These handsome pieces were made by Grosvenor, at that time part of Jackson & Gosling Ltd, in the middle of the 20th Century for a company called Sheraton Designs. The cup size is generous, with a wide-open bowl and an elegant tall foot. The saucer curves upward, suggesting old-fashioned saucers, which were bowl-like and used for actually drinking tea from, rather than just being supports for the cups. Although painted with fine brushes and ringed with delicate images, these are sturdy pieces that we are confident to hold and use.

If you recall when we told you about our Grosvenor-Copeland(s) "Craigavon" set (about a hundred-thousand years ago), it may mean something when we say that these are the exact same shapes -- same potteries, same molds, same delicacy and accuracy of decorating skill... definitely swoon-worthy.

Prices vary widely around the vintage marketplace for Grosvenor/Sheraton/Copeland(s) items, as some vendors know they are the best quality and charge accordingly, while others don't seem to recognize the names and underprice to our advantage. The avid teaware hunter with the luck of the draw is amply rewarded!

We shall certainly let you know when we finally find out the name of this pattern and Sheraton Designs itself... in the meanwhile you can find us drinking tea, pouring sauce, looking at posies, and otherwise entertaining ourselves in the company of these pretty pieces.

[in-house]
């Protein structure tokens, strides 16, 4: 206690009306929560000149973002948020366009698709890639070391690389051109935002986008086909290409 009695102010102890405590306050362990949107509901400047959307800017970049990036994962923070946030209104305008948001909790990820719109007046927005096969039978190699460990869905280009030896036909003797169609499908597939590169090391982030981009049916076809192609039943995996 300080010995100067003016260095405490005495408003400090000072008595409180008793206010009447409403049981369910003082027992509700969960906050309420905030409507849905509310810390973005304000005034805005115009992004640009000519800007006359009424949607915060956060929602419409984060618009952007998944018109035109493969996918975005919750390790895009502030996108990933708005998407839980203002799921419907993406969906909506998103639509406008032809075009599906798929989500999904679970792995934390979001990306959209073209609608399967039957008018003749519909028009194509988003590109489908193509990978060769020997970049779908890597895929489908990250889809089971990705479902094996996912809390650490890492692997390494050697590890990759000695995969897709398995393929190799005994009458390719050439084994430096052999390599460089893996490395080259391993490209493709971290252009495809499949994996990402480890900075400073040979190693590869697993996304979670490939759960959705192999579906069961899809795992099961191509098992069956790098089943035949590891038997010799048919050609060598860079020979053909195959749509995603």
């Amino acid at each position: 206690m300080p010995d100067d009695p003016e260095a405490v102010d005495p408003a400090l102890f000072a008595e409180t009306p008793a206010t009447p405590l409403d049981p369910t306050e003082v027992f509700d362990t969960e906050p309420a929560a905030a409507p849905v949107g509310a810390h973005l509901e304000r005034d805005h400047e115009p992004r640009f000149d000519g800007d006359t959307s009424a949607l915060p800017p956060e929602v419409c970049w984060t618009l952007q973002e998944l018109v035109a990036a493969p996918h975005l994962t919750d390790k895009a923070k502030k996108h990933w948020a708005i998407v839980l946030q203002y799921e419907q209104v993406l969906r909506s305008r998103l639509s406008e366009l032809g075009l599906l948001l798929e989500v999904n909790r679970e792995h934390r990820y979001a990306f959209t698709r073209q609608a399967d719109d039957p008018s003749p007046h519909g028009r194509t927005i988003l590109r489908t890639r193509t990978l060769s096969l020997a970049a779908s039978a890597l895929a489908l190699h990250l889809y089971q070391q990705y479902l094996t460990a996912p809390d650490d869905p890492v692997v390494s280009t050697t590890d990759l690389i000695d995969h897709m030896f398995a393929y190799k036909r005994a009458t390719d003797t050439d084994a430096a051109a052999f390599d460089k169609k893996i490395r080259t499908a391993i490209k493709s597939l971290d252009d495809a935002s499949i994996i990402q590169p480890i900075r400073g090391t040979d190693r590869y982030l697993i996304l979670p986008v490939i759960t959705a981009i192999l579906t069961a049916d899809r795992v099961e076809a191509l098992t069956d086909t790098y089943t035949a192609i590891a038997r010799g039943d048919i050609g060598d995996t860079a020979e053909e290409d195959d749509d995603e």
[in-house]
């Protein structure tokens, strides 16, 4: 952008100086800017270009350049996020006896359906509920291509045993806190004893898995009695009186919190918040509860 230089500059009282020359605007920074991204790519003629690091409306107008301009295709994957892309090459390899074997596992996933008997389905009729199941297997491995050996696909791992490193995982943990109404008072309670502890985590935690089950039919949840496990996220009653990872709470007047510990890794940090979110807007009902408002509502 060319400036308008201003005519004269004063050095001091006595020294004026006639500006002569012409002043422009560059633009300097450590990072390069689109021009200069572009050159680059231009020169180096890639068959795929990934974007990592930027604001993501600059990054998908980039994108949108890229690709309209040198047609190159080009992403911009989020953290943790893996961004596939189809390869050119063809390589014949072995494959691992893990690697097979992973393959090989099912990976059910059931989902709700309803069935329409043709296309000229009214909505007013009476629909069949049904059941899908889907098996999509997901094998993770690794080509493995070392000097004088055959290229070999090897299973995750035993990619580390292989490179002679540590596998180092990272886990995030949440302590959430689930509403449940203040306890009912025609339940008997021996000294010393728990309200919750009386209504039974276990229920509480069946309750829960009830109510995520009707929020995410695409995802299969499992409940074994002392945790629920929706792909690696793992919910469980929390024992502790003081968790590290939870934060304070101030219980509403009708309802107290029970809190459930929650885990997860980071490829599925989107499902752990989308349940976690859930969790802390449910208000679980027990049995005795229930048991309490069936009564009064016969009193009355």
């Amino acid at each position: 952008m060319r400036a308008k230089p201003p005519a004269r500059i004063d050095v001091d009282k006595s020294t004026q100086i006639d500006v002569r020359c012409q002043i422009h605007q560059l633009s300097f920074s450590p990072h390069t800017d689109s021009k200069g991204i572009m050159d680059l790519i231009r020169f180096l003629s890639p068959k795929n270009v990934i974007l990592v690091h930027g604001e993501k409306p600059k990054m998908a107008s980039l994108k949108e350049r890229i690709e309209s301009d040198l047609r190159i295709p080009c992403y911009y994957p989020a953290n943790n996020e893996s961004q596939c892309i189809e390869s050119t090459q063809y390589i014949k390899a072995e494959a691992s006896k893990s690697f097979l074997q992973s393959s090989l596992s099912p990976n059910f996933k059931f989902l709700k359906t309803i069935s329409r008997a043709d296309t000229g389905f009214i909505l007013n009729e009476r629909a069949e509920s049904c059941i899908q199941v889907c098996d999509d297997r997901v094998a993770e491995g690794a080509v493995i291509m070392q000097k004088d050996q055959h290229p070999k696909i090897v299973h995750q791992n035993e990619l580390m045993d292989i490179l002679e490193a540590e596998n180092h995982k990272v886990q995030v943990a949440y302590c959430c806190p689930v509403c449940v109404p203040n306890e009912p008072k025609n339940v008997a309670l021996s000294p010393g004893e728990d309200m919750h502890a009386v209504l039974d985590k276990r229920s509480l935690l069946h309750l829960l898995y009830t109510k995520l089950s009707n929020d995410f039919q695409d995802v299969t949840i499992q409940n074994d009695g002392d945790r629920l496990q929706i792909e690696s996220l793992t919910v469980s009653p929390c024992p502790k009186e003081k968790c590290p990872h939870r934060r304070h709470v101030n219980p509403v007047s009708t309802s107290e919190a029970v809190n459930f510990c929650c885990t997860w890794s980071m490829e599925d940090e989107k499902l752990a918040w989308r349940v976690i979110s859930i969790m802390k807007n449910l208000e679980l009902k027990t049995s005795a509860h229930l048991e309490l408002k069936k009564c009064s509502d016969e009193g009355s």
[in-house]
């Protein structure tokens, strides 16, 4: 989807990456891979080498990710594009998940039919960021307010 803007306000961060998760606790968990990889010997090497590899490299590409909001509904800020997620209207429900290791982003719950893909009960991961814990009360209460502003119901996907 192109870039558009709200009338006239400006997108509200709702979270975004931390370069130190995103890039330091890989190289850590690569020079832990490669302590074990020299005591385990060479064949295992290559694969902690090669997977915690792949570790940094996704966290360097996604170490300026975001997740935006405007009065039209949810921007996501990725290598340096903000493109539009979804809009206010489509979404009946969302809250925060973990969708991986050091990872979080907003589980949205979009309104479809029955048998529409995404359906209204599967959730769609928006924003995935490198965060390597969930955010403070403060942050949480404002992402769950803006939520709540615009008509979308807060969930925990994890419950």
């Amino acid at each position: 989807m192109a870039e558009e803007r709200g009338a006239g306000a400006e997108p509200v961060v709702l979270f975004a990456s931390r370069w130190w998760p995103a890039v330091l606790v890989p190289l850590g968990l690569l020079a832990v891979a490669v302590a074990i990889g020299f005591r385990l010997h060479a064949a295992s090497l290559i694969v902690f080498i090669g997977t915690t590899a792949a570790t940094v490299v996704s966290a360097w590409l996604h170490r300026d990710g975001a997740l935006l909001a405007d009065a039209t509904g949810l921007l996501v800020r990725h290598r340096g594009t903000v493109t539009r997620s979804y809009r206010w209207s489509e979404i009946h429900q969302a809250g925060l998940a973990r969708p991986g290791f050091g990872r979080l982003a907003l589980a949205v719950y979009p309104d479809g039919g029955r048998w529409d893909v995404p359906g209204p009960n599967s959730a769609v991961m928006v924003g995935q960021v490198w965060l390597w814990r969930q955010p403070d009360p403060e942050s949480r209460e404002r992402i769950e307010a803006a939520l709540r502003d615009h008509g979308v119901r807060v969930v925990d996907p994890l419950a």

May your Festivus celebrations continue with joy and abandon! Blowing you tea-stained kisses {Trixie adding her enthusiastic wave from behind my shoulder},
xo, Dustin

04 December 2011

It's Beginning to Look a Lot Like... Festivus!!

Isn't it just? Everywhere we turn, it's Holiday, Holiday, Holiday, so why not get into the swim? thought we... consider us well and truly swimming. Our lovely friends help immensely by baking seasonal cookies {see pictures}; our job is to select coordinating teaware with which to honor their sweet labors. Oh and then to eat the cookies.

I hope that we selected well today: what you see here is a cup and saucer set by Royal Worcester and a cake plate by Mintons. Regular readers of our weblog know that these venerable ceramics houses send (or sent) their goods forth from the Potteries in Stoke-on-Trent, the industrial heart of England. When these items were made, armies of craftspeople sat at benches all the day long, tiny brushes in hand, carefully dabbing enamel glazes onto transferware pieces with alarming precision.

To look at them now, in our era of machine production, is to look back to a time of intense human effort and focus, a time of reverence for quality and craft. Those days were by no means easy or simple, and the people who made these items could hardly afford to own them (the 99% and the 1% struggled even then!), but the labor of individuals was of value, and people who had things did tend to take good care of them and not toss them away every year.

Are we better people because we seem to have embraced some acceptance of impermanence of material goods? Were those who went before us better because they revered the products of human manufacture? Yes, no, maybe... chewy stuff to think about while drinking beautiful tea (itself a product -- then as now -- of amazing human manufacture!) and admiring teaware such as this.

I can tell you this much: I am prepared to accept the impermanence of the cookies on the plate... for they are already being happily, gratefully digested by Trixie and myself, along with cupsful of a soothing infusion of New Vithanakande Estate FBOPF-Ex Silvertip "Spider Leg" (our beloved V-Tea Spider!). Home-baked cookies deserve no less.

Blowing you tea-stained kisses, and sending fervent wishes for Festivus happiness your way,
xo, Dustin